Dates And Times And Types

Get a TypeError when using a datetime when you wanted a date.

Python’s standard datetime module is very powerful. However, it has a couple of annoying flaws.

Firstly, datetimes are considered a kind of date1, which causes problems. Although datetime is a literal subclass of date so Mypy and isinstance believe a datetime “is” a date, you cannot substitute a datetime for a date in a program without provoking errors at runtime.

To put it more precisely, here are two programs which define a function with type annotations, that mypy finds no issues with. The first of which even takes care to type-check its arguments at run-time. But both raise TypeErrors at runtime:

Comparing datetime to date:

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from datetime import date, datetime

def is_after(before: date, after: date) -> bool | None:
    if not isinstance(before, date):
        raise TypeError(f"{before} isn't a date")
    if not isinstance(after, date):
        raise TypeError(f"{after} isn't a date")
    if before == after:
        return None
    if before > after:
        return False
    return True

is_after(date.today(), datetime.now())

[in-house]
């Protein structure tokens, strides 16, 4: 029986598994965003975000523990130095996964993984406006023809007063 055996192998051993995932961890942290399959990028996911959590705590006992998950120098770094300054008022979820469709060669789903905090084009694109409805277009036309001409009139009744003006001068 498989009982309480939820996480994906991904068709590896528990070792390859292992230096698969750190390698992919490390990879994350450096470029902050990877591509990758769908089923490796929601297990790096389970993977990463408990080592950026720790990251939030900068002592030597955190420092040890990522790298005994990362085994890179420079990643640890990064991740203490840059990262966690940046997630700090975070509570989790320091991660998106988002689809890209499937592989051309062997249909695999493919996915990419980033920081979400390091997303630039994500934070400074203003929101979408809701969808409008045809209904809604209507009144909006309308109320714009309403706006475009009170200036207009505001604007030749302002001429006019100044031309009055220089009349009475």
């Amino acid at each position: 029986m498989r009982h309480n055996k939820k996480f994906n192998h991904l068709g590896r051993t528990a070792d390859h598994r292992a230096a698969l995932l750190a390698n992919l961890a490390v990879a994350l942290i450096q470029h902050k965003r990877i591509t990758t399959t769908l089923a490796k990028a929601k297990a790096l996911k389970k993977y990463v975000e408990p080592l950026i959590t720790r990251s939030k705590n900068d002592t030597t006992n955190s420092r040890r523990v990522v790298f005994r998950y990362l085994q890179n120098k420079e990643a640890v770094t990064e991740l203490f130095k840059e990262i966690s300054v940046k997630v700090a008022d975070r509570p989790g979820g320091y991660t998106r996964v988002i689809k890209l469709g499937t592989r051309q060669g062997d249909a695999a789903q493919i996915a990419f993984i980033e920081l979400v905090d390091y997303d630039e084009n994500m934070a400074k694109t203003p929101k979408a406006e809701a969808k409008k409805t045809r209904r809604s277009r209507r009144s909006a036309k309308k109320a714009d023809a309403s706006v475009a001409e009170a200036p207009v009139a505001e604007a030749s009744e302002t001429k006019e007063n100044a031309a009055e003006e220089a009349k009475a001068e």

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Traceback (most recent call last):
  File ".../date_datetime_compare.py", line 14, in <module>
    is_after(date.today(), datetime.now())
  File ".../date_datetime_compare.py", line 10, in is_after
    if before > after:
TypeError: can't compare datetime.datetime to datetime.date

Comparing “naive” and “aware” datetime:

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from datetime import datetime, timezone, timedelta

def compare(a: datetime, b: datetime) -> timedelta:
    return a - b

compare(datetime.now(), datetime.now(timezone.utc))
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Traceback (most recent call last):
  File ".../naive_aware_compare.py", line 6, in <module>
    compare(datetime.now(), datetime.now(timezone.utc))
  File ".../naive_aware_compare.py", line 4, in compare
    return a - b
TypeError: can't subtract offset-naive and offset-aware datetimes

In some sense, the whole point of using Mypy - or, indeed, of runtime isinstance checks - is to avoid TypeError getting raised. You specify all the types, the type-checker yells at you, you fix it, and then you can know your code is not going to blow up in unexpected ways.

Of course, it’s still possible to avoid these TypeErrors with runtime checks, but it’s tedious and annoying to need to put a check for .tzinfo is not None or not isinstance(..., datetime) before every use of - or >.

The problem here is that datetime is trying to represent too many things with too few types. datetime should not be inheriting from date, because it isn’t a date, which is why > raises an exception when you compare the two.